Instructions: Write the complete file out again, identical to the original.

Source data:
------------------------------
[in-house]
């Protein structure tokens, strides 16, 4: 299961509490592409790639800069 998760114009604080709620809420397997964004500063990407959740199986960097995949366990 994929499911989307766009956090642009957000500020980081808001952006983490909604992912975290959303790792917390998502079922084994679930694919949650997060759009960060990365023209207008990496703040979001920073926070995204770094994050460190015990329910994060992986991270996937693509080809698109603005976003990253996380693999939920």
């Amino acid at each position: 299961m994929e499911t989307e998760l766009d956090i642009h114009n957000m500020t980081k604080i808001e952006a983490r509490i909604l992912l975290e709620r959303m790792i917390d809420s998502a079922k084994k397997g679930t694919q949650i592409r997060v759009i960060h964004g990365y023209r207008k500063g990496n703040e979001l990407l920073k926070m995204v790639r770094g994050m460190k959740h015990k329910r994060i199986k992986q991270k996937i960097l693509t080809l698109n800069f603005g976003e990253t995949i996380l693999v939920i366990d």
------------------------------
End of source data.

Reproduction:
[in-house]
């Protein structure tokens, strides 16, 4: 299961509490592409790639800069 998760114009604080709620809420397997964004500063990407959740199986960097995949366990 994929499911989307766009956090642009957000500020980081808001952006983490909604992912975290959303790792917390998502079922084994679930694919949650997060759009960060990365023209207008990496703040979001920073926070995204770094994050460190015990329910994060992986991270996937693509080809698109603005976003990253996380693999939920």
């Amino acid at each position: 299961m994929e499911t989307e998760l766009d956090i642009h114009n957000m500020t980081k604080i808001e952006a983490r509490i909604l992912l975290e709620r959303m790792i917390d809420s998502a079922k084994k397997g679930t694919q949650i592409r997060v759009i960060h964004g990365y023209r207008k500063g990496n703040e979001l990407l920073k926070m995204v790639r770094g994050m460190k959740h015990k329910r994060i199986k992986q991270k996937i960097l693509t080809l698109n800069f603005g976003e990253t995949i996380l693999v939920i366990d």